“We concentrate on areas where there is a high incidence of child labour, exploitation of children and minimal opportunities for girls,” he says. “We consult with and involve the local community and get their full participation in implementing longterm plans towards self-sufficiency.”
The Onederworld programme kicked off with the Pimbiniet community in August 2008. Pimbiniet was chosen because Save The Children already had a project running there. Since then, Onederworld has funded the building of nine classrooms of a new primary school, a library, school kitchen and latrine blocks in Pimbiniet besides providing the community with clean running water by drilling a borewell in September 2011. This has
‘Iwant to go to every country our staff come from, so that they get a feeling of giving back’
increased attendance in the school as the children no longer have to walk long distances to fetch water. Anasa and her fellow students have now progressed to the next class.
In 2012, two new Onederworld projects were launched, this time in the Barind community in Rajasthan. This is comprised of two hamlets, Bhilo ki Barind and Solankiyo ki Barind, home to around 300 households. It is an isolated village, and since there is little agriculture, there are no real means of livelihood.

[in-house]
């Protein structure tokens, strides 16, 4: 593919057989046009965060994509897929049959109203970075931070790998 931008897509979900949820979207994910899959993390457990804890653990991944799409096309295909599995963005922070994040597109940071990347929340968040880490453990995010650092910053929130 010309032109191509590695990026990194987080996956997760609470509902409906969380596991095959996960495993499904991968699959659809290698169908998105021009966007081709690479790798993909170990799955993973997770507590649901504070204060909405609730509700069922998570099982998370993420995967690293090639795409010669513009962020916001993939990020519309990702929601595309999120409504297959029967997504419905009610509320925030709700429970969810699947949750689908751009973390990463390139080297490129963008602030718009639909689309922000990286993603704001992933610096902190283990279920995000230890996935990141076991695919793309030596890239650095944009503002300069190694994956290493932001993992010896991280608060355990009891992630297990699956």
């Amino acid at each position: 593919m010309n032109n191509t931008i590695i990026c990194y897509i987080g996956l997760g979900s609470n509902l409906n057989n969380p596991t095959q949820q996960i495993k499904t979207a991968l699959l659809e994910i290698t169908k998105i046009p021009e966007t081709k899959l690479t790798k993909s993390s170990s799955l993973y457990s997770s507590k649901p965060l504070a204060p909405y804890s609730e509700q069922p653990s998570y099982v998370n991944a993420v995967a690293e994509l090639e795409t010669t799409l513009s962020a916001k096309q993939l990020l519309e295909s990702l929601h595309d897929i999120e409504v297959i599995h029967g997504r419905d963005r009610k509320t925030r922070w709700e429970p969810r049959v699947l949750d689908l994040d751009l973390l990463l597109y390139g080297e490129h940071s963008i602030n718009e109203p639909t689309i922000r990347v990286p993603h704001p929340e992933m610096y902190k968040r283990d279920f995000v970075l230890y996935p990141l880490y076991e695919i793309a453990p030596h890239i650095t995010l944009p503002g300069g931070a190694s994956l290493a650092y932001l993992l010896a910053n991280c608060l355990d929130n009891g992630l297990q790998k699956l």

Over the past two years, they have not only seen the establishment of a new fully equipped classroom, but also witnessed several other developments in the village such as a new borewell that gives them access to clean drinking water, and learning more efficient farming techniques. A second classroom is now under construction and will help to educate more students from the community.
Gender-specific toilets are being built in the school to help increase female enrolment. The school has a new well and hand pump, ensuring long-term sustainable access to clean water for the community. Six types of herbs are grown in the school garden, which benefit the school and local community as medicine.
“Now, our big idea is a one-on-one store-village adoption programme where each of The One’s stores will eventually support one village and work with the villagers on holistic community development,” says Thomas. “So, I’ve reconfigured the numbers to 99 schools by 2020 – one for each of our 99 stores. Right now we have one school in Africa and two in India, with buildings with running water, classrooms and a library.”